Buoyed by an increase in assessment, the National Mango Board is ramping up its promotional programs in an effort to continue growing the mango category.
"With the increased assessment that we began collecting last fall, we have a very nice program in place for 2013," said Bill Vogel, president of Vision Produce Co. in Los Angeles, who is the 2013 chairman of the National Mango Board. "We've also been able to increase our research component by tying in with the Center for Produce Safety, which is doing a project for us this year."
Mr. Vogel said other research is ongoing that continues to find links between good health and mango consumption. He is very excited about the future of the mango because he said consumption is increasing, yet mangos still are not consumed by the majority of people.
"The number of people who have mangos on their shopping list when they head to the market is pretty low," he said. "We still have a lot of opportunity for growth."
Megan McKenna, director of marketing for the National Mango Board, said, "For the first time we are executing a fully integrated marketing program around the theme Mangover. Mango + Makeover = Mangover. Mangover is all about making over your meals with mangos to add excitement and fun to everyday meals."
To introduce the Mangover concept, NMB is creating a launch event in a hub for prominent national media, major syndicated programs and popular weekly magazines. Hosted by the commodity group's celebrity spokesperson, the launch will bring to life the Mangover concept and demonstrate how easy and fun it can be for families to enjoy mangos.
Of course, the goal is to convince consumers to use mangos in a variety of different ways. Mr. Vogel said that one such idea is to add a cut mango to a salsa.
"The key is to give the consumer a positive experience with mangos," he said. "Once she has had a good experience, she will buy mangos over and over again."
Ms. McKenna said that mangos will be utilized in many different recipes in the rollout events. For example, she said it is easy to spice up many breakfast meals by adding mangos to such items as granola, oatmeal or waffles.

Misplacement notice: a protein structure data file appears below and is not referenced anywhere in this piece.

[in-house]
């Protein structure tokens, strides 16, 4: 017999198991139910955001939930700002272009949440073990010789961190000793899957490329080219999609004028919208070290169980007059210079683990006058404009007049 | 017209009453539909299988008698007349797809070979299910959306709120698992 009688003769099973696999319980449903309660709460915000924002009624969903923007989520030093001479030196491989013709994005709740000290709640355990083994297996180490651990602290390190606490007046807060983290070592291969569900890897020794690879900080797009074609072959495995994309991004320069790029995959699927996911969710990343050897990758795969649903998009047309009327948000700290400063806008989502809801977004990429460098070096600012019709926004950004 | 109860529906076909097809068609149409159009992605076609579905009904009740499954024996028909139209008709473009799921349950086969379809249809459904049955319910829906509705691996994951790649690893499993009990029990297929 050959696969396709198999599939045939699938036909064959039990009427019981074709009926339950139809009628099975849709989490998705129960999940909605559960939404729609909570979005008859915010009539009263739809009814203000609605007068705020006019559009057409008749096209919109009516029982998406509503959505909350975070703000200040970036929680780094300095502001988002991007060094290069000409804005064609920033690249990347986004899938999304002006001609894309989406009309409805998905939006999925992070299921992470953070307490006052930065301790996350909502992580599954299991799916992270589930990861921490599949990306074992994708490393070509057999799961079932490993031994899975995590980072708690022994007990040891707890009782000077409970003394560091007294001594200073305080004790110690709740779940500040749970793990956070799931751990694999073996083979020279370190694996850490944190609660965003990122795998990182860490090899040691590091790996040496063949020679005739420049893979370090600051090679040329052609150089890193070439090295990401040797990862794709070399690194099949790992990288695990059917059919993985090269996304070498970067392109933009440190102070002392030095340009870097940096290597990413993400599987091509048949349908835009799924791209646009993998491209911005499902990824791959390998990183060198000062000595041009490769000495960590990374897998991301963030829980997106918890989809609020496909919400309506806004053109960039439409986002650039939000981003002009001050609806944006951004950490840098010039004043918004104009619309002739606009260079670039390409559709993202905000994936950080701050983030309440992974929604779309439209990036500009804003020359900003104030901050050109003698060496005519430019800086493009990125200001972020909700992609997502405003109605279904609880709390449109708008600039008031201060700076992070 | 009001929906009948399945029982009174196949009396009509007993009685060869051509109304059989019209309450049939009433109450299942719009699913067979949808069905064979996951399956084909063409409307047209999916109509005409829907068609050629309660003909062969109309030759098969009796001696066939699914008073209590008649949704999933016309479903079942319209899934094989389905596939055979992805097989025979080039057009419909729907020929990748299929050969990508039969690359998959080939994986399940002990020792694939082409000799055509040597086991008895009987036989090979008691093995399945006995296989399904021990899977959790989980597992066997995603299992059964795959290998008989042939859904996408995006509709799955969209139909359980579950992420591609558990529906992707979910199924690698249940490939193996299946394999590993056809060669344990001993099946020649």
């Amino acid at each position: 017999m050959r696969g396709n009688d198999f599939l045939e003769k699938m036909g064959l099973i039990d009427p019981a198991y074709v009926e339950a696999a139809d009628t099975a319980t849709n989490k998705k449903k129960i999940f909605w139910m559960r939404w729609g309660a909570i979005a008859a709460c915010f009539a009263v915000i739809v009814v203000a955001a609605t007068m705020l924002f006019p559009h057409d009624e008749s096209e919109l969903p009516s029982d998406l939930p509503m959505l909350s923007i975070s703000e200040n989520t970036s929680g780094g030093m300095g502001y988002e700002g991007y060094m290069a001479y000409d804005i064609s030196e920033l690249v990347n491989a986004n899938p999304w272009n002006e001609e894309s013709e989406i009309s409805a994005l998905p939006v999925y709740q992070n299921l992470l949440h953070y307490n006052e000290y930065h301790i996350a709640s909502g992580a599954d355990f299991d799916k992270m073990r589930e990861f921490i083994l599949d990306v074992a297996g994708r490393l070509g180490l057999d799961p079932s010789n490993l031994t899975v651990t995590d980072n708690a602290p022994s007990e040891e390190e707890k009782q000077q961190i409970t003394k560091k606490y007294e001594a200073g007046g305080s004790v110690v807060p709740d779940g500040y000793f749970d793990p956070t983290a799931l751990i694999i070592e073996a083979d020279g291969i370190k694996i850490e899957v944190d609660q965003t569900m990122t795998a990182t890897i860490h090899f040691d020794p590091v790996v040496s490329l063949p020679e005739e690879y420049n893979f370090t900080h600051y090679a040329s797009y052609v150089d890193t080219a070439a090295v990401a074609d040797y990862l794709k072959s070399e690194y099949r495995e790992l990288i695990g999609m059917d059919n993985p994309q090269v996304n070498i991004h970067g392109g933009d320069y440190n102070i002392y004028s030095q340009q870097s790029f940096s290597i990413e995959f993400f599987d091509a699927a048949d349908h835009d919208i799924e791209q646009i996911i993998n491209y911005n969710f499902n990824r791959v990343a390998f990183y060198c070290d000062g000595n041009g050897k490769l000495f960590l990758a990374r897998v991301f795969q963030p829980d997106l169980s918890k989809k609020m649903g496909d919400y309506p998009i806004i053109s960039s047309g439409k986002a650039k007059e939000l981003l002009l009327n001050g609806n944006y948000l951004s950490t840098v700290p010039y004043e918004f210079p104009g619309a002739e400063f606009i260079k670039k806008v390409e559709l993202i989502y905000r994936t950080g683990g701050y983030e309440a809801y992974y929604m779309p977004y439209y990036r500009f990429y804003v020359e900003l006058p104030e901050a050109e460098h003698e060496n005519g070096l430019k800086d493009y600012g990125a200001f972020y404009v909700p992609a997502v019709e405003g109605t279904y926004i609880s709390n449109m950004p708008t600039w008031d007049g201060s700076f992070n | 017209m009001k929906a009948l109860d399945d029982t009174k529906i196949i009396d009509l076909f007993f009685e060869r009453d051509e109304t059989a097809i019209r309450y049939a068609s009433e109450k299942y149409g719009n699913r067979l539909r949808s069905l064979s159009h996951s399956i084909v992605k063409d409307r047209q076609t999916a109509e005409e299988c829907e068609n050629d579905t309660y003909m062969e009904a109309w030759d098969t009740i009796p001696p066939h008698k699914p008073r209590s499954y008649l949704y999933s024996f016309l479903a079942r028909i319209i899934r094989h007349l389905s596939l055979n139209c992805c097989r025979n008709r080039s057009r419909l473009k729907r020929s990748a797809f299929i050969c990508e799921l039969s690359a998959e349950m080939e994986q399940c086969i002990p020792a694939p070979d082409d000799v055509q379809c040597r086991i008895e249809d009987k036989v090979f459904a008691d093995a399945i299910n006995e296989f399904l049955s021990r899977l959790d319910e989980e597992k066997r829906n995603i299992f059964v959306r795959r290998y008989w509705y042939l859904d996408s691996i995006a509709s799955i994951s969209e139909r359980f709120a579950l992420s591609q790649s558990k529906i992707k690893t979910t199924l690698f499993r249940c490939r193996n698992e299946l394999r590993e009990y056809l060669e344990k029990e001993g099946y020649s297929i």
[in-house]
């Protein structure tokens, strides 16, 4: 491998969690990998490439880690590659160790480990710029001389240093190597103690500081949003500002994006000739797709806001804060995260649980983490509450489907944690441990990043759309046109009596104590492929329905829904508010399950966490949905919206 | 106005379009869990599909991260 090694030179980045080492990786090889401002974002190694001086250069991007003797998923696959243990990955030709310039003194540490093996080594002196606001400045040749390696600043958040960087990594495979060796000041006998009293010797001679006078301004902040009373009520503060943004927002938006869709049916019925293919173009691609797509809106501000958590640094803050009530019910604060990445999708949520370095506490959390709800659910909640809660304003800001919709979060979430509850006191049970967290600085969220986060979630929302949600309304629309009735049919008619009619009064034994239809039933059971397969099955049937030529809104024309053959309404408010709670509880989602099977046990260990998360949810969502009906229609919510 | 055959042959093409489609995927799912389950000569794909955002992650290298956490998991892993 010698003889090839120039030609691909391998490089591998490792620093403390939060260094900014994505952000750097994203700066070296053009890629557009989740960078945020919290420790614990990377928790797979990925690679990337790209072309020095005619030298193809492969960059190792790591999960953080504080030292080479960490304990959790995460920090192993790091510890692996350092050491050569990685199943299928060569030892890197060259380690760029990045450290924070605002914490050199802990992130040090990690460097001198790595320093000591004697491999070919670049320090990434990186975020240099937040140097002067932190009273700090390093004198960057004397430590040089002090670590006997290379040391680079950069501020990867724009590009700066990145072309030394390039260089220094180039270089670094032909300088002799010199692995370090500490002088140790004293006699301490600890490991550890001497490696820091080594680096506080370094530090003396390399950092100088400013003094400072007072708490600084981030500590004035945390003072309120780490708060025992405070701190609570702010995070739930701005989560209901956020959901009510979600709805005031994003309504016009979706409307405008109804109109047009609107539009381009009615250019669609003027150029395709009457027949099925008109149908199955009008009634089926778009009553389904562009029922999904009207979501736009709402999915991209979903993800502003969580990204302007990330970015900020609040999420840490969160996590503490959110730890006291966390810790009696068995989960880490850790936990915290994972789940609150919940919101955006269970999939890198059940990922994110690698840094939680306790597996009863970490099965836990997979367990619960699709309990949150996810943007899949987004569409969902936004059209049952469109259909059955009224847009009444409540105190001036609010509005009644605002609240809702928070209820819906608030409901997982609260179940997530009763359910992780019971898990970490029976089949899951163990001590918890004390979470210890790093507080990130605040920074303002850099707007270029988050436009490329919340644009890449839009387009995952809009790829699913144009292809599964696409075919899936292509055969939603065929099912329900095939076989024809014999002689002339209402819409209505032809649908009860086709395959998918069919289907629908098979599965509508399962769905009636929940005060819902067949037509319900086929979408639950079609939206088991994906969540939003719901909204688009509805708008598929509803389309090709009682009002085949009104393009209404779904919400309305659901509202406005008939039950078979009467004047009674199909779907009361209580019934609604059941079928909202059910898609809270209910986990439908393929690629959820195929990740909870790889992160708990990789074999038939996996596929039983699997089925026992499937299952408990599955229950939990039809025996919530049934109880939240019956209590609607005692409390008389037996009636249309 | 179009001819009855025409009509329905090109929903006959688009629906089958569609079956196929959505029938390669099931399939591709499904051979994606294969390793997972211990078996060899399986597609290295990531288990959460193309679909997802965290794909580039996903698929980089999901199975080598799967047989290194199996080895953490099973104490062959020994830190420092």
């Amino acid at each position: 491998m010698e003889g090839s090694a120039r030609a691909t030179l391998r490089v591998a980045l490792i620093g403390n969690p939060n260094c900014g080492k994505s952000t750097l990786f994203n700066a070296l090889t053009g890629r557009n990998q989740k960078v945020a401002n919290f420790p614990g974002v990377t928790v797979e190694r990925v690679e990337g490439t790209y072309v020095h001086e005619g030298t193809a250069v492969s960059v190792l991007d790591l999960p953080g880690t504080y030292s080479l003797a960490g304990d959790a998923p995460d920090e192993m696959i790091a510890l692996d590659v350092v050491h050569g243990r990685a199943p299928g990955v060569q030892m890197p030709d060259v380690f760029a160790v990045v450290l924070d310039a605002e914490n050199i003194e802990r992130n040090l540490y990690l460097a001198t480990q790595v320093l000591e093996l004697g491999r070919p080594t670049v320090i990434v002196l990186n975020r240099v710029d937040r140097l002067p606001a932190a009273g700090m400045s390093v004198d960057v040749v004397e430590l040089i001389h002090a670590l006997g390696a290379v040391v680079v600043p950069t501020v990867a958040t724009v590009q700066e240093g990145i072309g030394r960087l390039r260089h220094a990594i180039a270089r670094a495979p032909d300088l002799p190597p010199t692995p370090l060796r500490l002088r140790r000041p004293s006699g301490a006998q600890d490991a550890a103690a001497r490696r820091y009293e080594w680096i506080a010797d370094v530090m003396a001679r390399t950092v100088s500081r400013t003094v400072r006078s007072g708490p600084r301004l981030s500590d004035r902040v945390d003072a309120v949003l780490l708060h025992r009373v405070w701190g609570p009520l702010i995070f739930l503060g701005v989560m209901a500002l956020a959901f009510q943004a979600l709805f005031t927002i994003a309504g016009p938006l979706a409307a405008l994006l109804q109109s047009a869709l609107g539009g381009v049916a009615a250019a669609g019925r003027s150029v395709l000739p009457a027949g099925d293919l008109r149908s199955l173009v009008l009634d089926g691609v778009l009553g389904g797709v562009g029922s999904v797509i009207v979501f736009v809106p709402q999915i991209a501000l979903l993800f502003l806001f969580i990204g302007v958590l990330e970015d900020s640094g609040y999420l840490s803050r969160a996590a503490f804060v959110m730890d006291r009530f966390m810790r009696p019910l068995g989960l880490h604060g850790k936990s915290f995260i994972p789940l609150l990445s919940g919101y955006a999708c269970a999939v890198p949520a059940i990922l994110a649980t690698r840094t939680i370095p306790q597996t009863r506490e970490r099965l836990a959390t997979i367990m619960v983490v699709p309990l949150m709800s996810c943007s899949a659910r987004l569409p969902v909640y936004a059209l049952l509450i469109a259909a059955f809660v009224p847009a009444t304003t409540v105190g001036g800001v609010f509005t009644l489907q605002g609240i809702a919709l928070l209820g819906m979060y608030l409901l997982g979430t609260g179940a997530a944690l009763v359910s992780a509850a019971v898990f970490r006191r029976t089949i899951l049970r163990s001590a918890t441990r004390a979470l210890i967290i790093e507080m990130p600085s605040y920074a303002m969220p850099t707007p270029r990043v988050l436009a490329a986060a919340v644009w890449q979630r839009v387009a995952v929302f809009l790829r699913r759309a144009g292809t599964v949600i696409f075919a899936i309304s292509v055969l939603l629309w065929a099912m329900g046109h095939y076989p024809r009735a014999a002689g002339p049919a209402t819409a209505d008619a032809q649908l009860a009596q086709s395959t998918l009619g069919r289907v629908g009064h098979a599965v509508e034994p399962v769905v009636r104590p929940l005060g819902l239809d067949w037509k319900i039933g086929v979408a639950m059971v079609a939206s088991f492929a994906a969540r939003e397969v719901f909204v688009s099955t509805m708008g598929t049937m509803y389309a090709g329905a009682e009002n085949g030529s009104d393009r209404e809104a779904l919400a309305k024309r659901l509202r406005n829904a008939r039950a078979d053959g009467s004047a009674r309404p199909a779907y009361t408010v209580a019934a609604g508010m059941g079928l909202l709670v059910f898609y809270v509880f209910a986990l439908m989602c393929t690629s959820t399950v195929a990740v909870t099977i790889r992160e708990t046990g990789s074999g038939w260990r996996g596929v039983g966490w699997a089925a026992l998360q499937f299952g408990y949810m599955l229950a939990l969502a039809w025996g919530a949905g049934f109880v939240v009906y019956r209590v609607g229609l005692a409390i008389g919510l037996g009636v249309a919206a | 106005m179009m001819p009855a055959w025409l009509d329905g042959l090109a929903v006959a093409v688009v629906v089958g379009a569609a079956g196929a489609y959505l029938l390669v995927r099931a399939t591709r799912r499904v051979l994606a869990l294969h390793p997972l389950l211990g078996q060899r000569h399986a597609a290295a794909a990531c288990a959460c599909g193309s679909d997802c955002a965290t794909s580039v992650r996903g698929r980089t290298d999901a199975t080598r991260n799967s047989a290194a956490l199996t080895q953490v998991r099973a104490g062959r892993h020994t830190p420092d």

Besides the main event, NMB will push the concept through social media such as Facebook. NMB will run Mangover Facebook ads to drive "likes" and promote the concept, as well as encourage participation in a Facebook-hosted recipe contest.
Consumers will be challenged to create the best Mangover recipe, emphasizing how families can add mangos to familiar dishes to make them feel fresh again.
The recipes resulting from the contest will be used in other social media channels and will add to NMB's recipe library.
Beginning with the launch event and continuing through the summer months, the Mangover concept and celebrity spokesperson will be pitched to long-lead and short-lead media.
"These outreach efforts capitalize on current events and trends as they happen, ensuring mango messages are part of highly newsworthy stories," Ms. McKenna said.
The NMB executive said the board will continually promote mangos all year long, inviting consumers to "Mangover their season" by pairing mangos with traditional foods tied to specific times of year.
"Mango's role in these seasonal celebrations is to add interest to traditional foods," Ms. McKenna said. "For example, mango combined with juicy summer peaches to make the perfect cobbler, blueberries and mango in a nutritious smoothie, or cranberries and mango make a flavorful, fall chutney. These intriguing but approachable new takes on seasonal favorites are a relevant way to illustrate the Mangover concept for consumers."
Food bloggers are becoming very influential and the NMB will attempt to capitalize on this trend by hosting a popular offsite event for prominent food bloggers, where a hands-on tasting experience will be utilized to show how mango pairs with seasonal favorites.